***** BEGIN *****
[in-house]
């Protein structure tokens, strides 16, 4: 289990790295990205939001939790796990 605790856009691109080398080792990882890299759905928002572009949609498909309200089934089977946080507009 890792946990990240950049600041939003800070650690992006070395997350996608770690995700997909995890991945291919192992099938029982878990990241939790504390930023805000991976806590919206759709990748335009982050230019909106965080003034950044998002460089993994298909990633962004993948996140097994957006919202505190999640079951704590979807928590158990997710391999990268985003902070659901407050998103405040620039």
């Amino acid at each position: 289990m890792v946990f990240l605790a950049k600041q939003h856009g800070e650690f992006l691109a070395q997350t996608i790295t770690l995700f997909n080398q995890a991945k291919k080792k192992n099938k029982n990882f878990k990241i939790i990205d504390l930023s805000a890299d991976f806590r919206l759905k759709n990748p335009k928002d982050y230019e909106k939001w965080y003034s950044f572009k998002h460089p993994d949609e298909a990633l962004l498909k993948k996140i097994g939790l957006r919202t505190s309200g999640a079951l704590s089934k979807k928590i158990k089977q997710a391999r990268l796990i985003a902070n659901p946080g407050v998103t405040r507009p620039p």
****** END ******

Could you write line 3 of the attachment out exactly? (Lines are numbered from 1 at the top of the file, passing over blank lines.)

């Amino acid at each position: 289990m890792v946990f990240l605790a950049k600041q939003h856009g800070e650690f992006l691109a070395q997350t996608i790295t770690l995700f997909n080398q995890a991945k291919k080792k192992n099938k029982n990882f878990k990241i939790i990205d504390l930023s805000a890299d991976f806590r919206l759905k759709n990748p335009k928002d982050y230019e909106k939001w965080y003034s950044f572009k998002h460089p993994d949609e298909a990633l962004l498909k993948k996140i097994g939790l957006r919202t505190s309200g999640a079951l704590s089934k979807k928590i158990k089977q997710a391999r990268l796990i985003a902070n659901p946080g407050v998103t405040r507009p620039p």